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How Serious Are Oil and Gas Companies About the Energy Transition?

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New energy’s time has come. It is less than 4 years since the Paris Agreement set the long-term goal to limit the rise in global temperature to well below 2°C. Back then, the oil and gas industry had zero appetite to invest in decarbonization. Paris lit the fuse. I caught up with Valentina Kretzschmar, research director at Wood Mackenzie, to find out what’s happening.

How serious are oil and gas companies about decarbonization?

It now sits at the very center of the strategic debate. The disruptive threat from zero-carbon technologies like electric vehicles may be some time off—we think peak oil demand isn’t until 2036. Meanwhile, government pressure is ramping up. The UK’s new target for net-zero emissions by 2050 is just the start. More immediate is investor agitation, pressing boards to address carbon emissions and build a sustainable business model. The sector’s share of global stock market indices has halved in a few years. The challenge is to stay relevant and investable.

Who is doing most in the space?

European majors are leading, though strategies vary. Total and Shell have gone further than the rest in increasing exposure to renewables and other clean technologies, but Shell is out on its own in laying out a net-carbon neutral ambition. But more and more international and national oil companies recognize the need to signal clear intentions to shareholders and stakeholders.

What are majors investing in?

They have bought into much of the zero-carbon value chain. Biofuels and carbon capture and storage have been in their portfolios for some time. The focus in the last 4 years has been on renewables (solar photovoltaics, and onshore and offshore wind); battery storage and electric vehicle (EV) charging; and forestry (carbon sinks). There are similarities in scale and complexity between development of the biggest renewables and upstream projects.

How much have they spent?

In time, it is going to be big, but very little has been spent so far—just $6 billion on mergers and acquisitions (M&A) in 4 years, a tiny fraction of investment in the core business. But it is in the formative stages. Right now, it is about positioning, trialing and testing. Companies are trying to assess technologies—and timing—and where they can create value. Both Total and Shell are planning to invest up to $2 billion a year and Total has committed to having 20% of assets in renewables by 2030.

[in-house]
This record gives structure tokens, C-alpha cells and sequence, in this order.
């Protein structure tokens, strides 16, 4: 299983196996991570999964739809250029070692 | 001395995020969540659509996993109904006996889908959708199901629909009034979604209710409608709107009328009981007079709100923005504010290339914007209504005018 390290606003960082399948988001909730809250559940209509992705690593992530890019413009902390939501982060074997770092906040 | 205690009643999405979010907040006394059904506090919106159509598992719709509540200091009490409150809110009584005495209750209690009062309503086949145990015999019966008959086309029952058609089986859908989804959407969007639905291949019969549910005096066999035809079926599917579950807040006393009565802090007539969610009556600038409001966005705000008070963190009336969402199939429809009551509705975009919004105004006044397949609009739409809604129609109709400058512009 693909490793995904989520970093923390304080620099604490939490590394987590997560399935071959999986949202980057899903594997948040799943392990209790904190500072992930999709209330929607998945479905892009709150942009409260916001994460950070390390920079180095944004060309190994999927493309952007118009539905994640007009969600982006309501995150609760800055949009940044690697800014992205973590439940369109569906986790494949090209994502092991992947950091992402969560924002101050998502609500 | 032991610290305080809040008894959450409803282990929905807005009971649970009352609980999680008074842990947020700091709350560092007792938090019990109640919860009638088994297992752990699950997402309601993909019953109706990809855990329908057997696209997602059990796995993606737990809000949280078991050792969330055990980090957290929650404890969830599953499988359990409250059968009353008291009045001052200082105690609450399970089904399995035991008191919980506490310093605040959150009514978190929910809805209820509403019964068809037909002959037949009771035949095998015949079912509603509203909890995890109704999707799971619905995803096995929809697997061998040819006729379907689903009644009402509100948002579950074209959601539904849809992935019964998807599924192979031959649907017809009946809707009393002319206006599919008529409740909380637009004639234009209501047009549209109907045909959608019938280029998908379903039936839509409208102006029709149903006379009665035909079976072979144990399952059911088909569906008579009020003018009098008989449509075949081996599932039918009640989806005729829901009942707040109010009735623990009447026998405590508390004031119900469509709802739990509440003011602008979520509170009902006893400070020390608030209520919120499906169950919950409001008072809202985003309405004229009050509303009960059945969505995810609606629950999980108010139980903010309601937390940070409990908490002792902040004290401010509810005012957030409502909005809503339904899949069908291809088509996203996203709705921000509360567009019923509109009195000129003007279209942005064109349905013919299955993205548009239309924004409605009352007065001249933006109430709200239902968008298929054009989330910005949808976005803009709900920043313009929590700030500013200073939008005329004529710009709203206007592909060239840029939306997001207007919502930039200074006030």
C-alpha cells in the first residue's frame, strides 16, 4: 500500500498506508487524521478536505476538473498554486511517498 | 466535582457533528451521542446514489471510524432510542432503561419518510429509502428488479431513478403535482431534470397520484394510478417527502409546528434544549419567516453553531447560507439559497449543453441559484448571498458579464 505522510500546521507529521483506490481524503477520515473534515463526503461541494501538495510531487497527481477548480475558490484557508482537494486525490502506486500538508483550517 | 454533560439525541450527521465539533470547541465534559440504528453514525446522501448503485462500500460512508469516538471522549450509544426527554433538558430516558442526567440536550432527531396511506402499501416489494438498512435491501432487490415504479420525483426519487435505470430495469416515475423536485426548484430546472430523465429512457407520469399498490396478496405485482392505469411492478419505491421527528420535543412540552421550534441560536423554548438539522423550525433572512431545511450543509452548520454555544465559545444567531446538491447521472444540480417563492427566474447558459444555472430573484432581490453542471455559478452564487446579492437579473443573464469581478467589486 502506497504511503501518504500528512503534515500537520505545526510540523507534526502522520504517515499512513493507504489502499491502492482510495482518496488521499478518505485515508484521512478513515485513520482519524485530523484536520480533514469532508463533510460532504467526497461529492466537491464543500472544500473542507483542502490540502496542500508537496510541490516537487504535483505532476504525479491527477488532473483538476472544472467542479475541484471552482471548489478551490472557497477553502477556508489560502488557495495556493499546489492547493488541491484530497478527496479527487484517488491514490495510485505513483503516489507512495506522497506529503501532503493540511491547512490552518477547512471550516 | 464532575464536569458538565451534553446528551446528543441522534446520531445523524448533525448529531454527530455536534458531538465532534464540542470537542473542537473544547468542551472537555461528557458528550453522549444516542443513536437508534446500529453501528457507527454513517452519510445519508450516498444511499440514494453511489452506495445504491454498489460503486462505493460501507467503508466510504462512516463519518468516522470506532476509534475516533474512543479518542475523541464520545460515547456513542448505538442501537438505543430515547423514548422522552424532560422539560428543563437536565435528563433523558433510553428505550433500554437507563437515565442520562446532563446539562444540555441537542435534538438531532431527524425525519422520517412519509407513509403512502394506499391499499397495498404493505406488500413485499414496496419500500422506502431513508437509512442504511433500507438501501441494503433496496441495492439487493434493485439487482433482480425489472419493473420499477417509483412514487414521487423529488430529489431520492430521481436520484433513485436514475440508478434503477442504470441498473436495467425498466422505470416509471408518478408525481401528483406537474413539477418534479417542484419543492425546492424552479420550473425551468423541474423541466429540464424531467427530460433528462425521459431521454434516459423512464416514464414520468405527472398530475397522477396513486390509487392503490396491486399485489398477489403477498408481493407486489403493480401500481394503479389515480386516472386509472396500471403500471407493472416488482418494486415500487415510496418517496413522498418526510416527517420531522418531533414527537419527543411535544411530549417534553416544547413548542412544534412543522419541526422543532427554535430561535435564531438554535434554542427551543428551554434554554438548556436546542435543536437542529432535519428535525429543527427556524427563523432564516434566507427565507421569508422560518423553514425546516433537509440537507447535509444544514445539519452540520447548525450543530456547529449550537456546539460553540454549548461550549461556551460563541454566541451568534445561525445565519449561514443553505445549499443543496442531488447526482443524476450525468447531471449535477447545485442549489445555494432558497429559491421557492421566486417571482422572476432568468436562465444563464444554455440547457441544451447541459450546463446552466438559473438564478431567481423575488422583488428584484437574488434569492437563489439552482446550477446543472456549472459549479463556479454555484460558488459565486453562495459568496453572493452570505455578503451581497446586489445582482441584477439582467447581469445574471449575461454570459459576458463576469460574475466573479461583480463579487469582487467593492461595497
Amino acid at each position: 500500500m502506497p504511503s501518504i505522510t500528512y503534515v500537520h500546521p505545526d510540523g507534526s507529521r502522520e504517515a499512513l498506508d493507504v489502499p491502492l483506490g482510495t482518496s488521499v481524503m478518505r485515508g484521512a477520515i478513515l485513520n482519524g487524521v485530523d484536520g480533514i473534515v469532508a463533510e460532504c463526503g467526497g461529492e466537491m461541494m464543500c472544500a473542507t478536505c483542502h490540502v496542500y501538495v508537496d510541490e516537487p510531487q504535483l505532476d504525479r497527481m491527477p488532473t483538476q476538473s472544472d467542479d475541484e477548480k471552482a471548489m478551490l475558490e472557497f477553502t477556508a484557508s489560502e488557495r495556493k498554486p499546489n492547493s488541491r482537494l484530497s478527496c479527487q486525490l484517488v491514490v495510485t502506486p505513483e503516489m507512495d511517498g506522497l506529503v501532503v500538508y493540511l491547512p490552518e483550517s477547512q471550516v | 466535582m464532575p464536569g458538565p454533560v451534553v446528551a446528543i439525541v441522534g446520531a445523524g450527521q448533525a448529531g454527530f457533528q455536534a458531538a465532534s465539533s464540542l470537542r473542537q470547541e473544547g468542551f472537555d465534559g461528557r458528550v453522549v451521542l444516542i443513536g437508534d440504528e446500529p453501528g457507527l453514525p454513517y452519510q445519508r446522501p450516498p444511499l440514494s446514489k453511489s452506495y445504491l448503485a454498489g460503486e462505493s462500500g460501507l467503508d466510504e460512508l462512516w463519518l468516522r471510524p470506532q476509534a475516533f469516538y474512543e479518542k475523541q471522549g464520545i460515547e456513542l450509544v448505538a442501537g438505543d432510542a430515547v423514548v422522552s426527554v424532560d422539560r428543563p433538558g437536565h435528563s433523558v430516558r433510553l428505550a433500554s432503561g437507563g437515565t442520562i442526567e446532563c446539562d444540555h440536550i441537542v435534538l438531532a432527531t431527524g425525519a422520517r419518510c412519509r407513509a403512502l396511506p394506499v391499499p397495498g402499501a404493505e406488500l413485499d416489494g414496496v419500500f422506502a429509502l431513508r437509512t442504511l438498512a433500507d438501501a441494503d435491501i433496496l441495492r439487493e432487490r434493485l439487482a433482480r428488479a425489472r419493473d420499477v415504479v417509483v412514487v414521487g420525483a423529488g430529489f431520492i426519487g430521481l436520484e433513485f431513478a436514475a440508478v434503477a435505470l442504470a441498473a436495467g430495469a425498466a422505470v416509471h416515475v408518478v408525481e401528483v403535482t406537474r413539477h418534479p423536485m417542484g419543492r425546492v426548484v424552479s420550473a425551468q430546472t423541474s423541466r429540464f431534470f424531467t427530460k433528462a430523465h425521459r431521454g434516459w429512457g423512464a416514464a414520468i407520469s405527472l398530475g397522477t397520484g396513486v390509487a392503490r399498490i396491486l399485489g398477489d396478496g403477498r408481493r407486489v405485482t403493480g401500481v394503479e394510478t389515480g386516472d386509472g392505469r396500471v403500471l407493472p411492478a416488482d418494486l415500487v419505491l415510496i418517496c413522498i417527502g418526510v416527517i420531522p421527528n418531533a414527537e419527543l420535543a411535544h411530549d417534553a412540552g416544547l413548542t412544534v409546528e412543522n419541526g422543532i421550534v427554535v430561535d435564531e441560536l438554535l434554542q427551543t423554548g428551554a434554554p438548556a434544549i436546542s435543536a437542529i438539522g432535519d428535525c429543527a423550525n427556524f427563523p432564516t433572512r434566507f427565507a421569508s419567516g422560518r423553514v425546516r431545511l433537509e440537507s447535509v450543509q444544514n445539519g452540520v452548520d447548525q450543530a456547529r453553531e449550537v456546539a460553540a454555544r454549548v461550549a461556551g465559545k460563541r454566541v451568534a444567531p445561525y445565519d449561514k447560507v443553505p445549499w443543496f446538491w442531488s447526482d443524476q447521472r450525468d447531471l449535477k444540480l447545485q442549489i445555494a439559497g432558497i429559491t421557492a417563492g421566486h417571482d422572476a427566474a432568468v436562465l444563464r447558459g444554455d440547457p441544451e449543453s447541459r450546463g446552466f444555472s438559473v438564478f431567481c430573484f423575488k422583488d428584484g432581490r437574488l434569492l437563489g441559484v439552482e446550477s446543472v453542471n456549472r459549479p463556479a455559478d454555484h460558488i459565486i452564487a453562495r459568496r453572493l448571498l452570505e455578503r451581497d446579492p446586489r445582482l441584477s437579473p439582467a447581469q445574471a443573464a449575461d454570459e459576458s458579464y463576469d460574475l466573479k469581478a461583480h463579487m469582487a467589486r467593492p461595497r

Returns from zero-carbon assets tend to lag those in oil and gas (IRR).


And the returns?

Typically, single digits, say 5% to 9% internal rate of return (IRR), depending on the technology and market among other factors. Returns can be boosted by innovative financing models and taking merchant risk. They don’t stack up well against pre-FID [final investment decision] upstream oil and gas project returns, though there is not a huge difference on full-cycle comparisons. It is also worth bearing in mind that oil and gas returns will shrink as the energy transition gains momentum. That’s what ultimately will drive a ramp-up in exposure to zero-carbon assets.

Can you do new energy without customers?

Yes, though a pure renewable generator has similar advantages and disadvantages to a pure exploration and production player. An integrated business model—generation with customers—has potential for synergies between power and gas, and commodity trading could add significant value. Financing, too, is key in this game; big oil can use its balance sheet to its advantage. There is also scope to leverage customer margins by selling other products and services, including EV charging. Total has dipped its toe in the water by buying Direct Energie (2 million customers) in France, while Shell acquired First Utility (under 1 million) in the UK and is currently bidding for Dutch utility Eneco (0.7 million). We don’t think low-return transmission and distribution assets play any part in big oil’s model.

What takes things to another level?

A big acquisition. The power market is highly fragmented and zero-carbon businesses are typically small or held within a regional or local utility. Big oil with an ambition to be big in new energy will need scale. It may be some years away yet, but transformational M&A will come and accelerate the buildout.

Simon Flowers is chairman and chief analyst at Wood Mackenzie. He provides thought leadership on the trends and innovations shaping the energy industry. His blogs on energy industry insights can be accessed here.

Valentina Kretzchmar is director of corporate research at Wood Mackenzie. She  advises senior managers on strategy, operations, and financial analysis.


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